You know how to write a headline.
- ‘17 reasons why you need to…’
- ‘The ultimate guide to…’
- ‘What kind of … are you?’
All effective styles, but what exactly is the art of science of such great headlines? What makes us click?
Good news for people who love bad news
We love bad news; we just don’t know we do.
Researchers at McGill University in Canada found that, while participants in an experiment said they wanted to read positive stories and that the media was too preoccupied with negative stories, during the test, the participants were attracted to and read the depressing stories about corruption, crime, hypocrisy, etc.
This is the so-called ‘negativity bias’ – the notion that we’re drawn to and more deeply affected by the negative.
And, it appears, we’re also naturally drawn to negative words. Flash the words ‘cancer’, ‘bomb’, ‘kill’ or ‘war’ up and people can hit a button in response quicker than if that word is a neutral or pleasant word, like ‘baby’, ‘smile’ or ‘fun’.
That’s not to say you should aim to depress your readers with your headlines, but you can use negative words creatively, for example:
- ‘13 worst social media marketing fails of 2015’
- 'This means war: Apple v Samsung’
Indeed, Outbrain found that the average click-through rate for headlines with negative superlatives was 63 percent higher than that of headlines containing positive superlatives.
Context words make great headlines
It’s not all bad news.
Using electroencephalography (EEG) to explore people’s emotional engagement with words, Nielsen and Sharethrough came up with 1,072 so-called ‘context words’ – the words that were the most emotionally engaging – and grouped them into four categories:
- Insight (eg admit, secrets, discovering, idea)
- Time (eg history, everyday, updated, soon)
- Space (eg above, biggest, beyond, everywhere)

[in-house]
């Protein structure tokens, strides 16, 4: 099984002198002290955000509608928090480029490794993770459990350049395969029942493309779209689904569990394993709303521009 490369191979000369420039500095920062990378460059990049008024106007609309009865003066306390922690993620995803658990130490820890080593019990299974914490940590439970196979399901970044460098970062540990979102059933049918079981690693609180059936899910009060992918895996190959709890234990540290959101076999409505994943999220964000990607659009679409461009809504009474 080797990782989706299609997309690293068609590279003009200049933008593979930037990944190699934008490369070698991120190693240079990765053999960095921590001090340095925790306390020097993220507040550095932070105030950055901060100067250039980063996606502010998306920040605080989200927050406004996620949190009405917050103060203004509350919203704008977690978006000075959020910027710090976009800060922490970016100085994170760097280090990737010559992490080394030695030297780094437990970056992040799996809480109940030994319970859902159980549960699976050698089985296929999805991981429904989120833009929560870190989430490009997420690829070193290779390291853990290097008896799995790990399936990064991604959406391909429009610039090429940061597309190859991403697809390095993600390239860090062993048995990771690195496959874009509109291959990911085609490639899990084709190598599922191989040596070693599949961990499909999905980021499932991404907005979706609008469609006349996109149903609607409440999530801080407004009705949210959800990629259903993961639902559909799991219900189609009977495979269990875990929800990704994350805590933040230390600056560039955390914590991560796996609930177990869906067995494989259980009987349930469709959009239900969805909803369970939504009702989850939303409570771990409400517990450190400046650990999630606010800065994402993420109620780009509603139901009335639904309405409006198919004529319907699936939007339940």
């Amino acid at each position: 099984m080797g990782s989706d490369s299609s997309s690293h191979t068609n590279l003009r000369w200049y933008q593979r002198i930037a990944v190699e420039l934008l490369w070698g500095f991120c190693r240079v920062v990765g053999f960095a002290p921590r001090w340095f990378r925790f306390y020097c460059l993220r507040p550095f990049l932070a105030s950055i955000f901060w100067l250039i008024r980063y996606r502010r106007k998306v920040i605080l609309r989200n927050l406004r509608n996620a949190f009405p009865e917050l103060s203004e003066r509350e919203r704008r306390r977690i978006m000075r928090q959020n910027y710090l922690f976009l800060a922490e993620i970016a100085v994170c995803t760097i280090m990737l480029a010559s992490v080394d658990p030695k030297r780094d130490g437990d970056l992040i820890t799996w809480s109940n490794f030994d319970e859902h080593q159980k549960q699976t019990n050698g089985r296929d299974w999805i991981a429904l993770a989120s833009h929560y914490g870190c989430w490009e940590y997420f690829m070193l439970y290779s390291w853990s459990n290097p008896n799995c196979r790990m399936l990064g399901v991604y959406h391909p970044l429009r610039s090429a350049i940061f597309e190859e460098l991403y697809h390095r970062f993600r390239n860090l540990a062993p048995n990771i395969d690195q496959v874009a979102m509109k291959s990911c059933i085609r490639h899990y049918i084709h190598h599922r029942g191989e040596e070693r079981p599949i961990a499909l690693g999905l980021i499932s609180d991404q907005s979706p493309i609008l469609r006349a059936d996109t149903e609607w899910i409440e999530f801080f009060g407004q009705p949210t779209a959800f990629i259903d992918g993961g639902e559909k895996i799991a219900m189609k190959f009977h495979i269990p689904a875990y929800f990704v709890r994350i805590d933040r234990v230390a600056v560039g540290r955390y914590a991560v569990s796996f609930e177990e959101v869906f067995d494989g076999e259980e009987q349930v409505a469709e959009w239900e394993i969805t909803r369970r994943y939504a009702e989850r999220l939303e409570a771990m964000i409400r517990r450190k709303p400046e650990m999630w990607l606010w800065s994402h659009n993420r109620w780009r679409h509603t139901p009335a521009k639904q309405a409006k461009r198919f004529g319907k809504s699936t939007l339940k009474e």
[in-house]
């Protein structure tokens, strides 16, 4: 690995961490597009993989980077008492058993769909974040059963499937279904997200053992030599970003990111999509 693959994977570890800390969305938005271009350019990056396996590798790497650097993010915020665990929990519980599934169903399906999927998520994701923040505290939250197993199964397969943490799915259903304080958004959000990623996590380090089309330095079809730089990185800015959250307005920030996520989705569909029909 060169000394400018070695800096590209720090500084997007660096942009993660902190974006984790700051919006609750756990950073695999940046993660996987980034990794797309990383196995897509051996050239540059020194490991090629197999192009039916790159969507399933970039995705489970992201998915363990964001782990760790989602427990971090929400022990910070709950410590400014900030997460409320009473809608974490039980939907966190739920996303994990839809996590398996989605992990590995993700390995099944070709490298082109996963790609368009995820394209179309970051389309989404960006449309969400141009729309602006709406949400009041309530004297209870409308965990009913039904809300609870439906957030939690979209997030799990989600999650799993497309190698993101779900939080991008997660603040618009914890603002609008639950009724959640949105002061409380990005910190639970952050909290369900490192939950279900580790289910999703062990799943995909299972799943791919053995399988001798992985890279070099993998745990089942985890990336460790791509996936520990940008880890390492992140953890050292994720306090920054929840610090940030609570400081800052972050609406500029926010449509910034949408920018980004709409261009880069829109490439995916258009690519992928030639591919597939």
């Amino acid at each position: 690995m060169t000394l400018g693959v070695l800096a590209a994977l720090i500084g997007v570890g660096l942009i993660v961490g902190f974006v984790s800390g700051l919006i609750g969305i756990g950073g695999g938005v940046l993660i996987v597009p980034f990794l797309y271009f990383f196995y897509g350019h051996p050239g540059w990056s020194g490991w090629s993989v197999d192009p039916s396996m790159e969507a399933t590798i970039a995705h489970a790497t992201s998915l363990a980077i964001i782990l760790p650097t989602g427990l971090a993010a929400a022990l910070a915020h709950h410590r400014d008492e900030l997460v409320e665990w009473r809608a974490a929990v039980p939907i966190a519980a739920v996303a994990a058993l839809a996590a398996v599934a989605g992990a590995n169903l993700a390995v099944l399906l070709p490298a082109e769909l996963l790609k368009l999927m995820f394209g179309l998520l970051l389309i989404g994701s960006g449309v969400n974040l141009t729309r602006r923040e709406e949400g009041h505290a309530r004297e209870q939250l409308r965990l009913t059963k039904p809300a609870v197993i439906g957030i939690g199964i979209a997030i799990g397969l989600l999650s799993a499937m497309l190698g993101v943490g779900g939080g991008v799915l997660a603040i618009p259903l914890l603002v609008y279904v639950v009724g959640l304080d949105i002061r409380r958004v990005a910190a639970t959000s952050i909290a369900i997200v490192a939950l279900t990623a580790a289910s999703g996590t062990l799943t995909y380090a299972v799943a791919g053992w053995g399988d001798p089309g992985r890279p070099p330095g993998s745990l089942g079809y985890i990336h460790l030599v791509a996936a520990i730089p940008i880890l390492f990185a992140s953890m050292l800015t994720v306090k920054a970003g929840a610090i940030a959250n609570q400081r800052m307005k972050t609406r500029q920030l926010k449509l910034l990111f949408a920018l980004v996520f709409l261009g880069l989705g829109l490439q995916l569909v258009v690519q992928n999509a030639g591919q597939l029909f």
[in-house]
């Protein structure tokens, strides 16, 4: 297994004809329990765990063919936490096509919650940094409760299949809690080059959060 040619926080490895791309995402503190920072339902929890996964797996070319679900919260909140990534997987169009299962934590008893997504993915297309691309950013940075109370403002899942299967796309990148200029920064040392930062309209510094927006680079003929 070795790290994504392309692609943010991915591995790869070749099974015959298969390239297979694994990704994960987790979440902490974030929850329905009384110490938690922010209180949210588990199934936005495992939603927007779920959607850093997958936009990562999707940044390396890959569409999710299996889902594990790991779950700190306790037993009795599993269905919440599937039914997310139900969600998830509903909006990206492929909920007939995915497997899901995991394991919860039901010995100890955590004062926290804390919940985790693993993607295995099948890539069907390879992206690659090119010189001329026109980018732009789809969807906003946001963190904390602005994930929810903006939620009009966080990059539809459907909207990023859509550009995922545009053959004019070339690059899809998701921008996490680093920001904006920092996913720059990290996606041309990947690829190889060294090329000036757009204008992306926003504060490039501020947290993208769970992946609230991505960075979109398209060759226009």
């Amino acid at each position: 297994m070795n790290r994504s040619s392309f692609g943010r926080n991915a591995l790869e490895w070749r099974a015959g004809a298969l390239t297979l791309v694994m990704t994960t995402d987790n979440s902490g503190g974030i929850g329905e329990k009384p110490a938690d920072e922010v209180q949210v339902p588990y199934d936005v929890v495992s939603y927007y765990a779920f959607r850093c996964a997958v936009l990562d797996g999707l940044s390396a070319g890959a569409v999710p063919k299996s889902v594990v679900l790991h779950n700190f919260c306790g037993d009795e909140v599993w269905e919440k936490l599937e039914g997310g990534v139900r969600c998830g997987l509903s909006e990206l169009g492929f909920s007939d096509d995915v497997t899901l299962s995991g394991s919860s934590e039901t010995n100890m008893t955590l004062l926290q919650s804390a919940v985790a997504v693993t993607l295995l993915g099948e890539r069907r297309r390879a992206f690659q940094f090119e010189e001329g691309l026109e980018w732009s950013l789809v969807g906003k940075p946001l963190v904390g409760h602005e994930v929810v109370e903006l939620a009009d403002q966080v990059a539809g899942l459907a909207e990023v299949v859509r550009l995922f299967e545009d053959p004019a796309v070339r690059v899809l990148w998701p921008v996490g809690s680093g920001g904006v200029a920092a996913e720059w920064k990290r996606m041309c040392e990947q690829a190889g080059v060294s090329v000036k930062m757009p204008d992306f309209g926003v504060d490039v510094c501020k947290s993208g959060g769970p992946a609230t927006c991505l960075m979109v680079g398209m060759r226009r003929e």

- Motion (eg journey, climb, falling, growing)
While a word like ‘chair’ only brings to mind a few, rather mundane thoughts, context words like ‘history’ and ‘secrets’ evoke more connections, making the brain pay more attention to the word and, thus, the headline.
The research also found that the magic number was 17 – context words should make up about 17 percent of your headline.
Size does matter
When it comes to headlines, longer is better.
The second part of Nielsen and Sharethrough's experiment reinforced what many marketers and copywriters have known for a long time, finding that between 21 and 28 words is the optimum length for great headlines.
The success of sites like Buzzfeed and Upworthy, however, whose headlines tend to be around 15-20 words, suggests that not everyone feels the same. For those of you who want to keep it short and sweet, Outbrain says that between 12 and 18 words is the sweet spot.
Horses for courses
Although useful, you need to remember that these tips are not universal. The style and power of a headline all depends on its context.
Blog headlines, email subject lines, tweets, white paper headlines, case study headlines…
In all cases, of course, the headline needs to persuade the reader to read on, but each one requires something a little different.
Case studies and white papers
We live in the age of skimming – many people don’t even bother scrolling down before they leave a page – but white papers and case studies get about the worst of it.
So structure is king when it comes to this sort of content.
You need clearly defined sections, obvious sub-headings, sidebars and pull-quotes that together provide a skeleton of the whole story.
And, most importantly, white paper and case study headlines can’t be as clever as article or blog post headlines because they’re strictly commercial in their approach – they need to lead with their main point.
Email subject lines are another kettle of fish.
You want to avoid anything that’s going to upset the spam filters, so avoid using ‘free’, ‘order now’ or any of the many other trigger words.
And more so than any other sort of headline, don’t overpromise and under deliver otherwise you risk your customers never opening another email from you again.
There are numerous approaches to the email subject line but the most successful tend to be either short and descriptive or colloquial and personal (feel free to use the recipient’s name or home city, IF they’ve given their permission).
Print v online
There’s also a big gulf between online and print headlines.
Print headlines can get away with being clever because we tend to consume print in a passive way. When we read a newspaper we’re not looking for anything in particular, we’re just browsing. And, if a headline does catch our eye, we can immediately see how long the piece is; there’s no clicking and scrolling.
When we’re online, however, we’re active, we’re searching – we want to find the answer to our problem fast. So we (and search engines) need something that’s descriptive, specific and that uses keywords.
You can use witty headlines, but the general rule is that if you’ve got a clever headline you need a descriptive explanation that follows after a colon, or as a sub-heading.
And when in doubt: simple and descriptive is where to start.